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My company had a dedicated Techcomm department that provided support across
business units. In addition to the writers, we had editors and graphic
artists. It was NICE.
We've been acquired by a company with a very different philosophy, however.
Tech writers are now assigned to individual business units, and the editors
and graphic artists are gone. Quality is definitely going down. :(
On Sun, Nov 2, 2014 at 6:13 AM, Peter Neilson <neilson -at- windstream -dot- net>
> .method good another is backwards copy hard the Reading
> If you have the time, put your creation away for a month before you look
> at it again. "Who wrote this garbage??!?"
> Sometime I'll read material aloud to my wife. There are usually two or
> three errors in half a dozen paragraphs, such as "to" for "too" or "of" for
> "or" and I'll catch them as I pronounce them. Occasionally she'll remark to
> me about an error of fact or a poor explanation. I guess she's just smarter
> than I am.
> Oh, there's an error in the paragraph above. I'll send an invisible pony
> to the first to find it.
> When I worked for a newspaper and we were setting the "legals" into type
> we used formal proofreading, where one person reads the typeset copy aloud
> to another who holds the typewritten original. "To cap arthur cap
> lessingham L E S S I N G H A M of parts unknown colon, cap a petition has
> been entered in cap cambridge cap district cap court for the termination of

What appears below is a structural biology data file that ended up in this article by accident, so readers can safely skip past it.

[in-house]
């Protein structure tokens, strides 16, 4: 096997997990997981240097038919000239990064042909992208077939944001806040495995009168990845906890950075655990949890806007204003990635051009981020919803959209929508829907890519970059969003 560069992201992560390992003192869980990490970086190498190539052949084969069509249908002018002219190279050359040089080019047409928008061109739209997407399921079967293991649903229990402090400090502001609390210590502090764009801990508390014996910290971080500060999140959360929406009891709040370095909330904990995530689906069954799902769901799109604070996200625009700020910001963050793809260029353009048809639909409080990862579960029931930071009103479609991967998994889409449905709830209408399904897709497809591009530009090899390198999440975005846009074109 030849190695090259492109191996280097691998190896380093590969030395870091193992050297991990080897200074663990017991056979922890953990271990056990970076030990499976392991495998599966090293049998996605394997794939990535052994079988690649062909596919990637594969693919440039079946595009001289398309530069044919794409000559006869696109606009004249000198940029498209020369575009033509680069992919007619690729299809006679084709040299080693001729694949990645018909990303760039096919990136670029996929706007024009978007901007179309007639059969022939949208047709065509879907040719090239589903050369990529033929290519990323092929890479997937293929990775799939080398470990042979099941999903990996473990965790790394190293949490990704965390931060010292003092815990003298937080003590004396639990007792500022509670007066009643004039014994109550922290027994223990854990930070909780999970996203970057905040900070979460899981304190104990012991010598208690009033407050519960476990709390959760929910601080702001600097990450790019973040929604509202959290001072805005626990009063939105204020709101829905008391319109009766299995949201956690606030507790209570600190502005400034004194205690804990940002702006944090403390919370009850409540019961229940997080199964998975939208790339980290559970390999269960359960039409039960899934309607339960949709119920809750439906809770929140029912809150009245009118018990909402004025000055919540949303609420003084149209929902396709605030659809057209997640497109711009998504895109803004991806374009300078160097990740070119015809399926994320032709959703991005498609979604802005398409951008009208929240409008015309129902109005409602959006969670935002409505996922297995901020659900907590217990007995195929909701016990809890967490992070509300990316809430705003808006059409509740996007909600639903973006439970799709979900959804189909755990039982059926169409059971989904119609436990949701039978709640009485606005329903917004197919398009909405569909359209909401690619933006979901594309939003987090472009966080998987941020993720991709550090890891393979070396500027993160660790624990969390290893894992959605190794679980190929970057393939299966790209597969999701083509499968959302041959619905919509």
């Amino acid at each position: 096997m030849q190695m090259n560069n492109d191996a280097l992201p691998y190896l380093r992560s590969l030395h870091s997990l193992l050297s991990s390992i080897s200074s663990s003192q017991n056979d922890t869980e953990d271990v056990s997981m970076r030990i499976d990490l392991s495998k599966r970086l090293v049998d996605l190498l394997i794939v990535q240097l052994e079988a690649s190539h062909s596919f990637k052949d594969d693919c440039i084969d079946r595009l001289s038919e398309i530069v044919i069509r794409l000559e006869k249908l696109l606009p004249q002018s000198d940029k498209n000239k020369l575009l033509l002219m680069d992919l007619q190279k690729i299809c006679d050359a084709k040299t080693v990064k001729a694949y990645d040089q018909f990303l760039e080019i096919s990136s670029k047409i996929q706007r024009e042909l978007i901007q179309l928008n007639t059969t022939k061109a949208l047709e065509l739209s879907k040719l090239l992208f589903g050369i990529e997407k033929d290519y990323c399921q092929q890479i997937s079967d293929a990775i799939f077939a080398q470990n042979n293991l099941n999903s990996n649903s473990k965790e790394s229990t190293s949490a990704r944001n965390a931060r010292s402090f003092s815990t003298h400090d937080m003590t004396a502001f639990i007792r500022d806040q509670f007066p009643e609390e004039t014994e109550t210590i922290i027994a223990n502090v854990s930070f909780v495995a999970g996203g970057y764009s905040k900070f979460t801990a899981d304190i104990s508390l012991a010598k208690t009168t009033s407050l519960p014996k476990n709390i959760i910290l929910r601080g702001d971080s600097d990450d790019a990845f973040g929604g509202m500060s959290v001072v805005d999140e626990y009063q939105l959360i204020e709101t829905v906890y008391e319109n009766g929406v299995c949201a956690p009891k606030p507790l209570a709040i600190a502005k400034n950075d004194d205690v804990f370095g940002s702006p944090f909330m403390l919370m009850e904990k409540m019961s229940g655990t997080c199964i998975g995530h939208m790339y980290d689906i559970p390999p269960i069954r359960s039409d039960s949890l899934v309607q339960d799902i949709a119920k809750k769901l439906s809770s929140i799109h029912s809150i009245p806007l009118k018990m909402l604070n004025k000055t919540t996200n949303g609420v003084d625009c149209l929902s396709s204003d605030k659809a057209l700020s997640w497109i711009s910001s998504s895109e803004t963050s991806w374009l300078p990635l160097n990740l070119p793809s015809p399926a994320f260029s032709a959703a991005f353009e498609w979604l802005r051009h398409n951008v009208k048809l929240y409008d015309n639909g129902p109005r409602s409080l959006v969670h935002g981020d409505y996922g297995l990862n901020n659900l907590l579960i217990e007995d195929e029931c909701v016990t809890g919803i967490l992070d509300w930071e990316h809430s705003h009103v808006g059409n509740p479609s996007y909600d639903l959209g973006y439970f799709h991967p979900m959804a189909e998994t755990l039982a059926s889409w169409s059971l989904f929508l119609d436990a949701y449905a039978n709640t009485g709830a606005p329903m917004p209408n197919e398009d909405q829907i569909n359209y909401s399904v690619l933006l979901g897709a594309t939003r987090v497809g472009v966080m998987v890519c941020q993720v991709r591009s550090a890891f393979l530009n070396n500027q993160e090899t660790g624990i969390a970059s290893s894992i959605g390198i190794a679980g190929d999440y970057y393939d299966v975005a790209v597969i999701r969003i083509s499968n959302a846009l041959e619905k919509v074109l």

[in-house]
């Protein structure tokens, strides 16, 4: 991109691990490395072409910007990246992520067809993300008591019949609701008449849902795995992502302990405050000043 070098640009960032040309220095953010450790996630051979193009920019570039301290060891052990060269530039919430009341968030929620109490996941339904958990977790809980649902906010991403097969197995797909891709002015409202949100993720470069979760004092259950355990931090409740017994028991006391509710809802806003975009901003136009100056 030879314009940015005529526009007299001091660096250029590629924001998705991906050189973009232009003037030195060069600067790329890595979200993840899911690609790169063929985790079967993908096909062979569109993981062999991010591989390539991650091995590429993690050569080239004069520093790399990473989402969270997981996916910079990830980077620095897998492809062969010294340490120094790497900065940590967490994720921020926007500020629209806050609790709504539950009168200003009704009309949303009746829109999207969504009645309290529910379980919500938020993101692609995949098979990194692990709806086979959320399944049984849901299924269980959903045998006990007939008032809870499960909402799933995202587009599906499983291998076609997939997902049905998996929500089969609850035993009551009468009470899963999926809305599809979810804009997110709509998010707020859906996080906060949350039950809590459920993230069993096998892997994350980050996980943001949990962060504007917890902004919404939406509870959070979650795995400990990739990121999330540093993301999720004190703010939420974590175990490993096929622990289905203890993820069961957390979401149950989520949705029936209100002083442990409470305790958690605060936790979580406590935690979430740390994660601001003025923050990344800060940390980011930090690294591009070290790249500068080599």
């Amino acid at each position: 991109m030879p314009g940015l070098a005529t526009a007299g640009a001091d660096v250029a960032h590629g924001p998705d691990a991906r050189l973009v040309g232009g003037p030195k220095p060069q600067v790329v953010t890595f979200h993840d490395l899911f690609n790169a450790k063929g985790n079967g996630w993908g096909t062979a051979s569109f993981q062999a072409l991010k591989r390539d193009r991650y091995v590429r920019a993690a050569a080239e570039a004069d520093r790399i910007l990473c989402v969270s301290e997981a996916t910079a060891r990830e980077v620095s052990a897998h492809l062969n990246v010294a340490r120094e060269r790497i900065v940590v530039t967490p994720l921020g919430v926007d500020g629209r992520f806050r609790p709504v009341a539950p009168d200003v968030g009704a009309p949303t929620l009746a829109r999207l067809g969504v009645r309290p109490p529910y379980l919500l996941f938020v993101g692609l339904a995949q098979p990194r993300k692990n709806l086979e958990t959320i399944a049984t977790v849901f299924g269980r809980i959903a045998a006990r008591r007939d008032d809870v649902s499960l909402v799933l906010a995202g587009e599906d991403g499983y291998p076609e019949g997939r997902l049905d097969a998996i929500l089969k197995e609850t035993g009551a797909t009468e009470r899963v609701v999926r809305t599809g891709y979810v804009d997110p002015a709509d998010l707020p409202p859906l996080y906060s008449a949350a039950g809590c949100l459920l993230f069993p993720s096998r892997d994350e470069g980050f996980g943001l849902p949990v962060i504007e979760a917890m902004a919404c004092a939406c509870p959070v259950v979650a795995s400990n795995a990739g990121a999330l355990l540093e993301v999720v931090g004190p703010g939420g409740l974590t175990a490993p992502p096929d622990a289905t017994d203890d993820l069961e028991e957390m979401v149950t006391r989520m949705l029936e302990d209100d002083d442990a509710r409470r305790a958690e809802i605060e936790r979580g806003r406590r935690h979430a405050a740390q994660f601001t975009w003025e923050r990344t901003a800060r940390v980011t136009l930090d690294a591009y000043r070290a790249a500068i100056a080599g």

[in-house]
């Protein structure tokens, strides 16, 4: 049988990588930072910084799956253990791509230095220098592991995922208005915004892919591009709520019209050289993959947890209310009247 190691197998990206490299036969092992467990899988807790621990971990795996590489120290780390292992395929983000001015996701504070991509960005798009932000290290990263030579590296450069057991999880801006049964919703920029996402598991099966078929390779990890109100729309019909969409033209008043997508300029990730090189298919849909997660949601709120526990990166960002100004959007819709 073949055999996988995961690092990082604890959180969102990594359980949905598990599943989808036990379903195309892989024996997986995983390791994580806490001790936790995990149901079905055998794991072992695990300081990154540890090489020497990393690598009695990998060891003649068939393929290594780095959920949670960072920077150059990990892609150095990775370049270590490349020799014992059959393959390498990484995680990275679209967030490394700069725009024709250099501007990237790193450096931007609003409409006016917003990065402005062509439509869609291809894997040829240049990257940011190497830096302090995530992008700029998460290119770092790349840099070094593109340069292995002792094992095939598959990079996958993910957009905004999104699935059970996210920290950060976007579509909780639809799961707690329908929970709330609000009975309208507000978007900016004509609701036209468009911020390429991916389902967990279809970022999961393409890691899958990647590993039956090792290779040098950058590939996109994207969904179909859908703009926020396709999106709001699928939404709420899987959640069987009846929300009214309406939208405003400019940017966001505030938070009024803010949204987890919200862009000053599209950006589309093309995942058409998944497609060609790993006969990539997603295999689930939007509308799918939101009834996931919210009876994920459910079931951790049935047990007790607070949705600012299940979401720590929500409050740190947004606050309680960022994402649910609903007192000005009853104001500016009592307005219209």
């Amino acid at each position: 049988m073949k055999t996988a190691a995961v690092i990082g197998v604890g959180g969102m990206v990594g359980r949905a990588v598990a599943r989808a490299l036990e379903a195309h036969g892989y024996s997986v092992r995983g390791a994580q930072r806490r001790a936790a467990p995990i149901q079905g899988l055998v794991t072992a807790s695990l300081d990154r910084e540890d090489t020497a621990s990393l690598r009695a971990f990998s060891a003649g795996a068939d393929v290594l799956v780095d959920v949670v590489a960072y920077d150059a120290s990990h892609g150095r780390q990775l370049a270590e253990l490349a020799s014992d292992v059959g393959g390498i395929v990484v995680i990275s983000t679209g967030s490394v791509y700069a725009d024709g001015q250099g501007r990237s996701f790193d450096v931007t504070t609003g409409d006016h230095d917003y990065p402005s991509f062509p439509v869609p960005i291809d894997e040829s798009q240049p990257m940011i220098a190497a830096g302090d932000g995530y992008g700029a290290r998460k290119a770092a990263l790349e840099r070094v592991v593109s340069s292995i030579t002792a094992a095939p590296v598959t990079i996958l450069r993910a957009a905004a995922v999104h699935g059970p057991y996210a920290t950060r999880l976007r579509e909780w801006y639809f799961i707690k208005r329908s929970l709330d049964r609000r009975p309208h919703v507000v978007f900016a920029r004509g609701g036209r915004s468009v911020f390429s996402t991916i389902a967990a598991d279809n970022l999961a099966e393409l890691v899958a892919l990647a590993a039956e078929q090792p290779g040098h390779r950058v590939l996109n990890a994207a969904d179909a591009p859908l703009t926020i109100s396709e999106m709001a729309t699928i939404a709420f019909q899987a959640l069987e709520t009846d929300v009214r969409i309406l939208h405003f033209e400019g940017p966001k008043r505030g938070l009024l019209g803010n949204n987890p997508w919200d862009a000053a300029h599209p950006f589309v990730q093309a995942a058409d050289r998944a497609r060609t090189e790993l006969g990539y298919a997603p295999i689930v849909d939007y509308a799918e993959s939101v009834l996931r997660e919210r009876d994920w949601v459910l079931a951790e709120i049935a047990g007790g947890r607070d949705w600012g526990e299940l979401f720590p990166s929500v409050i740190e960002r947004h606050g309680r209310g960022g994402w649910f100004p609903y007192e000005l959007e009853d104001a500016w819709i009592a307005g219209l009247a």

> ..." The legals are ads for tax takings, probate, etc. Occasionally we
> would discover an error in the original, and would call the appropriate
> lawyer or court for clarification. An error in the publication of a legal
> ad invalidates the required publication, resulting in rescheduling of a
> court date and (more importantly) no payment to the newspaper for the ad.
> One other method is available to users of Unix or Linux:
> tr " " "\n" <sourcefile|sort -u|>outputfile
> That Unix shell command turns all spaces into newlines, so there's one
> word per line. It then sorts into an alphabetical list of words,
> eliminating any duplicates. Examination of the results can reveal the
> presence of unexpected words, overlooked in previous readings because they
> seemed correct in their original context.
> Don't have Linux handy because you're Microsoftened? Get cygwin:
> On Sat, 01 Nov 2014 23:46:51 -0400, Keith Hood <klhra -at- yahoo -dot- com> wrote:
> I wish my stuff were checked by an editor. When you see something too
>> often it begins to fall off your radar.
>> One way to get around that is to print it and check it in hard copy. I
>> find it makes a real difference, maybe because that way I can proof it
>> under conditions other than standard work conditions. Reading it at
>> different times, or in a different place, helps refocus my thinking.
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